26.  once ordered a man to be executed. He coveted the man’s wife. She killed herself.
  27.  once ordered a man to be executed, he was way too ugly.
  28. once ordered a man to be executed, he remembered him of someone.
  29. once ordered a man to be executed, he was his best friend.
  30. once ordered a man to be executed but then felt generous. He commuted the sentence to prison for life. The man was never seen again.
  31. built an extensive tomb to be buried with riches and his entire staff of (killed) servants.
  32. a bath made of gold.
  33. an artificial lake excavated in order to please his favorite concubine.
  34. often said that he doesn’t hold any power. The people have power. He’s merely the Guide.
  35. spies everywhere. Watch your words.
  36. no trust for spies. Not one bit.
  37. secretly helped the rebels organize so that he could better crushed them.
  38. named his half-wit older brother to the office of Minister of Public Health.
  39. banished his youngest son after a failed attempt on his life. He loves him very much.
  40. always consulted oracles before taking his most important decisions.

 

 

 

 

 

If I had Infinite Time: Cargo Cult Adventures setting

Cargo Cult Adventures

Here’s how it goes.

First, Cargo Cults is something from real life: https://en.wikipedia.org/wiki/Cargo_cult, and not so surprisingly, it’s weirder than most fantasy stuff we can find.

So Cargo Cults, in short, turns around a myth device invented by insular and low-tech societies that believe that foreign goods (strange and magical as thay appear to be) really should be theirs to own and, in fact, would be theirs if only they’d demonstrate the proper behavior to earn it. That means adopting the same “rituals” that seem to work so well for the foreigners,  which includes building planes, airport strips,  having military parades and such, but, huh, using wood and hay instead of anything else.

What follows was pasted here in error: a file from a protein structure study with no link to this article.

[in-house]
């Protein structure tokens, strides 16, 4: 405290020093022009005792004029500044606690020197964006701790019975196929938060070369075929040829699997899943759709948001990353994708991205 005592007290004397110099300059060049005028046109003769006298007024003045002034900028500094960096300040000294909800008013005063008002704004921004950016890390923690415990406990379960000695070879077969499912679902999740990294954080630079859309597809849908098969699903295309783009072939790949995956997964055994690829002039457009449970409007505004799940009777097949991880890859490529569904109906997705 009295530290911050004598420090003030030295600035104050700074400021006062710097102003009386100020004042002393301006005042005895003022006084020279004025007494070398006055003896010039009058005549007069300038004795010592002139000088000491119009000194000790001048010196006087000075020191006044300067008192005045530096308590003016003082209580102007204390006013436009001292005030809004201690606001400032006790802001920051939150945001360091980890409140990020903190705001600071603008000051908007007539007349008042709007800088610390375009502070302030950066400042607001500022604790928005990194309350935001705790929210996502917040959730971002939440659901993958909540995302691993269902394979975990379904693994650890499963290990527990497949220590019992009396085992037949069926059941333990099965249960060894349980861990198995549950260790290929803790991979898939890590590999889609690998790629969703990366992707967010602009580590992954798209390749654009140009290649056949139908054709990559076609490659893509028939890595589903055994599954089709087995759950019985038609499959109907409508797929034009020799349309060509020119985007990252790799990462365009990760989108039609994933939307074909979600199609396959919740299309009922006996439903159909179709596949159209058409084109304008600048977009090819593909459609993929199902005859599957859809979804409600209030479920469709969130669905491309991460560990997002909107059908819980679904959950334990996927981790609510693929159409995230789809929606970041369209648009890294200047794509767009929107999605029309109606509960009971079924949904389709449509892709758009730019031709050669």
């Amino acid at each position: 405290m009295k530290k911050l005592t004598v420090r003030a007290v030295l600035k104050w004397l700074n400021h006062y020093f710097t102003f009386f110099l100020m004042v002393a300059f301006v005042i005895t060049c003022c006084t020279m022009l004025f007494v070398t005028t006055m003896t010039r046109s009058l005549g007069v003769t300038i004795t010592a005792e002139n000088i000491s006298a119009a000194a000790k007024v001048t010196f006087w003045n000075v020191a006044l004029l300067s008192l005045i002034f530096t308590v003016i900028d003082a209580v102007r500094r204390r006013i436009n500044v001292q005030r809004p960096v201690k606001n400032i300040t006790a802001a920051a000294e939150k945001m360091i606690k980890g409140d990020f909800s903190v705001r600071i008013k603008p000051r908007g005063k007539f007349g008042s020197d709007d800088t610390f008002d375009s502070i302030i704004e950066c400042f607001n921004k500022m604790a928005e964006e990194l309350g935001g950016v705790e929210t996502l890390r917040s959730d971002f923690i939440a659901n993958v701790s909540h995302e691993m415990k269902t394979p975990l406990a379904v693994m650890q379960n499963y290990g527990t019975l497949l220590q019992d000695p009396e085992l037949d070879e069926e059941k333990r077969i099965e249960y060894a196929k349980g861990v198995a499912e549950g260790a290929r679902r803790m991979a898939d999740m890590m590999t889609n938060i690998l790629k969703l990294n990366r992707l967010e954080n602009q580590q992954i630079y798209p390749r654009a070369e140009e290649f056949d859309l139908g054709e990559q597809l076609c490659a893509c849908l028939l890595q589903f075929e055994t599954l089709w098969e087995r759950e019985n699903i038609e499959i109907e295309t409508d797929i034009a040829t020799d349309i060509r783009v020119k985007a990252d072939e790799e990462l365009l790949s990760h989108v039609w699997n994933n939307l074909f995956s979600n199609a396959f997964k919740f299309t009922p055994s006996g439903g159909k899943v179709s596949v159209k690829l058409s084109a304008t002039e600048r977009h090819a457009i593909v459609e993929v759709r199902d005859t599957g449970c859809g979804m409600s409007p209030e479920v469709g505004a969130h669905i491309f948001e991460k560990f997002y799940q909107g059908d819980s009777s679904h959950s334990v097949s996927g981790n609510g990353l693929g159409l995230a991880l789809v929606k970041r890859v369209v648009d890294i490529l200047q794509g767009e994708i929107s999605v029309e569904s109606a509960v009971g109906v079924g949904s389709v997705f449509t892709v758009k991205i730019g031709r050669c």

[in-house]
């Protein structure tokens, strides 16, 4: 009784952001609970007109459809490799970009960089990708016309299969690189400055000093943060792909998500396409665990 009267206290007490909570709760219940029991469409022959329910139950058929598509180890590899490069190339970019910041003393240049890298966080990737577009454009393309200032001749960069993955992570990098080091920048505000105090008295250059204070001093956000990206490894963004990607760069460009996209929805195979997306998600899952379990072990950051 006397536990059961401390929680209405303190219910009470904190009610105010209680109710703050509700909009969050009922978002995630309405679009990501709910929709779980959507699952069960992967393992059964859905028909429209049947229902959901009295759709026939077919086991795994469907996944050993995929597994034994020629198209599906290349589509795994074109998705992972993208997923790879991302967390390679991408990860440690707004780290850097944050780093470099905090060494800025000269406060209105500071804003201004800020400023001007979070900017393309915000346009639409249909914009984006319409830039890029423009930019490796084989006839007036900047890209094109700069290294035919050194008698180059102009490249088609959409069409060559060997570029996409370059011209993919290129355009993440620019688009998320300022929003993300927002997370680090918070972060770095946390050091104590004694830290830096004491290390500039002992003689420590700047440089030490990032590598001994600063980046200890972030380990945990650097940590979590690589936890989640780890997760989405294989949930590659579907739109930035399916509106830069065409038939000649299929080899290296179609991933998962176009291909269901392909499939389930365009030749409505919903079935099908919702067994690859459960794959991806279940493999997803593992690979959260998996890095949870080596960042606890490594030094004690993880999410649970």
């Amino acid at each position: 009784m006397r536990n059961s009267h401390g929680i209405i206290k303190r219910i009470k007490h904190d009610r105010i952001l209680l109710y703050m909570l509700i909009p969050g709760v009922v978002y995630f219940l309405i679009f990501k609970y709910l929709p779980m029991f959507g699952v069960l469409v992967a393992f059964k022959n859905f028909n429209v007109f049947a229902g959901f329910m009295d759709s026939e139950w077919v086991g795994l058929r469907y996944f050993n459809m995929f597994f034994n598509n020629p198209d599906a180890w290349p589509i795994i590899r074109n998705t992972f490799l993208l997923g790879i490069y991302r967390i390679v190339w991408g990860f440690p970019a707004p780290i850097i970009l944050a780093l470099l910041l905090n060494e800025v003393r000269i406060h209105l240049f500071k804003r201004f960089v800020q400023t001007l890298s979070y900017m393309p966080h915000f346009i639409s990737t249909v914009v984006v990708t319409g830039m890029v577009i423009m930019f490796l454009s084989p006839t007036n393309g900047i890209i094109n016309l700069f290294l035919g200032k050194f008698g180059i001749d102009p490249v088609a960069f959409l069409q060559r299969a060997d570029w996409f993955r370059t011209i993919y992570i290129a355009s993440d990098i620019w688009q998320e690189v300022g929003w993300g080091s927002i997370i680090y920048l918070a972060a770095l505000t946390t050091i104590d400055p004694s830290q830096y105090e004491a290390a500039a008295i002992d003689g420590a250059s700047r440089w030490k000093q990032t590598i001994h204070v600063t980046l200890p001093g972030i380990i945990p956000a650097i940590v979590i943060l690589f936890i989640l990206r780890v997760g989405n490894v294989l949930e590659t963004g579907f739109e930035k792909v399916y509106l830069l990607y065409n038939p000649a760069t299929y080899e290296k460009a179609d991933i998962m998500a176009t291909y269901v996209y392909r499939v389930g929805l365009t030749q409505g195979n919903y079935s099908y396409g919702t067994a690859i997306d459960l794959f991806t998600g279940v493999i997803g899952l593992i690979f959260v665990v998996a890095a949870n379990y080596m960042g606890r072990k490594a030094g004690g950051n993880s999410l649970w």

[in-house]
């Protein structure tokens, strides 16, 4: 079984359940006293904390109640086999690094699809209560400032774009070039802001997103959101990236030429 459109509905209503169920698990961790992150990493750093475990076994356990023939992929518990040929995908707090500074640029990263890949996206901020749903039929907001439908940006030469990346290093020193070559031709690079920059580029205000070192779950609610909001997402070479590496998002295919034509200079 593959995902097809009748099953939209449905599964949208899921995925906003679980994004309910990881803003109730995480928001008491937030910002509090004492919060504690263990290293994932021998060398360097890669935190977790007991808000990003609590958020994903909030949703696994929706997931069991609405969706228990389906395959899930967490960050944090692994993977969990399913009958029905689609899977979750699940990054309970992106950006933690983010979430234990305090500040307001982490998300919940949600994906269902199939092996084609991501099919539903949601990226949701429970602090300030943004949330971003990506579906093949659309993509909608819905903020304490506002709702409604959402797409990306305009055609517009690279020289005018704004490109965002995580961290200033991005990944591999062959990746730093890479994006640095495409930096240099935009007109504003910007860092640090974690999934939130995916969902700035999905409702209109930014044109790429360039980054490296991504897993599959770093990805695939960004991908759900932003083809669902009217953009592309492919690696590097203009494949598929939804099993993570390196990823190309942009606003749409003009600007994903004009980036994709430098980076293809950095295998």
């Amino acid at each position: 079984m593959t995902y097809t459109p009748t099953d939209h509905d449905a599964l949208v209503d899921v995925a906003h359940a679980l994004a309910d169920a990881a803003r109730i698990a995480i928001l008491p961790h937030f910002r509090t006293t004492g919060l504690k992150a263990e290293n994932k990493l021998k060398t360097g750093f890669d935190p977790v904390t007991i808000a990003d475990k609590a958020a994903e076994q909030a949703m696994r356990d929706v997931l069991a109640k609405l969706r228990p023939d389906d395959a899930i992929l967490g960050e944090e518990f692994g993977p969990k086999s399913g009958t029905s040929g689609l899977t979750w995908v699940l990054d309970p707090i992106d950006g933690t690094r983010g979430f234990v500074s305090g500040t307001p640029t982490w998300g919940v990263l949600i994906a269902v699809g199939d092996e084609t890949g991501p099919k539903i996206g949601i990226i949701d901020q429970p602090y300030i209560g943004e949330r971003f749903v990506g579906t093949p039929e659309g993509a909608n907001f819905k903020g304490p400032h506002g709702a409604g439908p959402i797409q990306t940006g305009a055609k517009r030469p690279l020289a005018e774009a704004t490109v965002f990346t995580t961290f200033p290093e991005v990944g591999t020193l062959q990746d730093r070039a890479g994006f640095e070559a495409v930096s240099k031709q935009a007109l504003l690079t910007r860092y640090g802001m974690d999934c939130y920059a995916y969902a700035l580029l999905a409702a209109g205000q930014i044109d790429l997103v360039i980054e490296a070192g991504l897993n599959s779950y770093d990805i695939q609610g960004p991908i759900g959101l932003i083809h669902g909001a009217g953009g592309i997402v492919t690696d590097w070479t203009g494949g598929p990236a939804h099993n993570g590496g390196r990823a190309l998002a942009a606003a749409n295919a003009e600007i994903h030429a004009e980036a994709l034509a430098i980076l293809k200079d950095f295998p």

cargo-cult-airplane

So based on that weird premise, how about adventures? What if the cargo cults weren’t that delusional? What if planes are indeed sent purposefully by the gods every now and then to bring otherwise unavailable goods to the faithful? The gods are generous indeed, but you know, maybe a little bit fickle? So inconveniently the gifts from the sky are bound to land miles away in the dangerous jungle…

It starts with a myth-dream

Of course it does.

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The nutjob- I mean-  the Seer of your small jungle village had another vision:   “Behold,  a holy gift from the sky from the Great Douglas C47A! I’ve seen it falling slowly, like a feather, and landing somewhere err, near a high cascade! and… I’ve seen a cave too, dark and deep, and… ugh! scaly, fierce monsters… But don’t you worry, the ancestors will help you on this quest. You youngsters, must find the shipment! Go! And don’t you dare come back empty-handed…”

cargo-cult-1

There you go for the MacGuffin. Explore, fight some nasties and find the treasures. Should work well on a hexcrawl too, methink.

Also, rival tribes compete to find the precious shipments and violence isn’t out of the equation.

Strange shipment

Could be anything, from the seemingly useless, to powerful high-tech/magical stuff. But even the prior would bring prestige to a tribe that manage to bring it home.